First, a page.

In the detailed way, the title and percentage should be a H3 heading

Additional information about the module assessment may be given at the end of the assessment text box

If a module does not have a final exam, add the following at the end of the assessment text box:

“This module does not have a final exam.”

Teaching methods / timetable

Outline the teaching methods and learning materials for the module. For example, Computer Science usually uses the following wording:

“You will learn by taking a hands-on approach. This will involve taking part in tutorials and practical sessions.

Learning material is provided through videos, review notes, examples, and tutorial questions.”

If a timetable or weekly schedule for the module is available, you can include it using a table like this:

Week Topics covered
1 Introduction to weaving techniques
2 Benefits of wicker 
... ...

Meta description

The meta description should be a short phrase to highlight the main topic(s) of the module. Consider it an extension of the module’s title.

It should expand broadly on the premise of the module but does not need to go into too much detail.

The meta description has a character limit of 160 characters. This is to ensure that it displays in search results in full.

In the following examples, the meta description is the words: "Learn the history of basketweaving and the ancient techniques used"

Example showing the placement of the meta description on the module page

The module description will display under the course title on the module page.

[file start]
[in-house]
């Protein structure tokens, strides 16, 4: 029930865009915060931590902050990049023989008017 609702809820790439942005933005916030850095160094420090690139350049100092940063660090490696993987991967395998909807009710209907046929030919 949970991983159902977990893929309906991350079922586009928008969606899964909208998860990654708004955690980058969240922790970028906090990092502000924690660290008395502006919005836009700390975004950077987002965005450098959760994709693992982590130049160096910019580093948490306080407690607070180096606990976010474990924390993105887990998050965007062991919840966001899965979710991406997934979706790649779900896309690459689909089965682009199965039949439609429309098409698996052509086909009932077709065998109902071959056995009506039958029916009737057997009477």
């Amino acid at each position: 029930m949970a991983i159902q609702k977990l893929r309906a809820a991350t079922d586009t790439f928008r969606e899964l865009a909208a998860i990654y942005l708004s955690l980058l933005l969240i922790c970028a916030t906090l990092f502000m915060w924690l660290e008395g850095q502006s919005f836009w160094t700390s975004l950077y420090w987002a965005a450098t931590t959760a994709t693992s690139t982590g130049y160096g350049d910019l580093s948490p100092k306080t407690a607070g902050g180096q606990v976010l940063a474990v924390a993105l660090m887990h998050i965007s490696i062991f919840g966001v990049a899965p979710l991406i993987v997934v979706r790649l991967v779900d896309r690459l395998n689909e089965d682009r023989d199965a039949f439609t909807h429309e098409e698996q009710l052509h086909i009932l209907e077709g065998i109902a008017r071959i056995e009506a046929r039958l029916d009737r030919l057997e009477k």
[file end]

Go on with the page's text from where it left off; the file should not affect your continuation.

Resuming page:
Example showing a module amongst the University of Dundee's website search results page

It will also appear in both internal search and Google results.

Accordion on course page

The accordion on course page does not appear on the module page.

This information will appear in the module dropdown toggle, which appears on course pages. These appear on a course's Teaching and Assessment page.

This allows prospective students, upon seeing a module's title, to read a short description of the module prior to clicking through to the full module page.

As the course page overview will never appear alongside any of the module page content, it would be acceptable to recycle the meta description and main body content.

The course page overview has a word limit of 50 words.

In the following example, the course page overview is the words:

"Explore modern methods and ancient techniques in the field of basketweaving. These techniques are also used in other aspects of the weaving industry.

Learn about the historical and social aspects of the basket, as well as the core techniques that make them possible."


General notes

This document is only a guide – if you feel like it doesn’t work for your module, change it up or talk to Pete if you are unsure!

Avoid passive language, talk to the applicant/student directly

“You will learn X” instead of “X will be taught”

Do not overuse phrases like “In this module…” (aim for at most once every 3 modules)

Do not go into too much detail about the specific module content in the introduction, as it will already be mentioned in the bullet lists

Bullet points in the main body and assessments lists will usually start lowercase (refer to style guide if you’re not sure)

Content Workflow

You will have been asked to use Content Workflow to create content. When you first log in, using your University username and password, you will see a blank screen. A member of Web Services will need to activate your account.

Guide category Creating web pages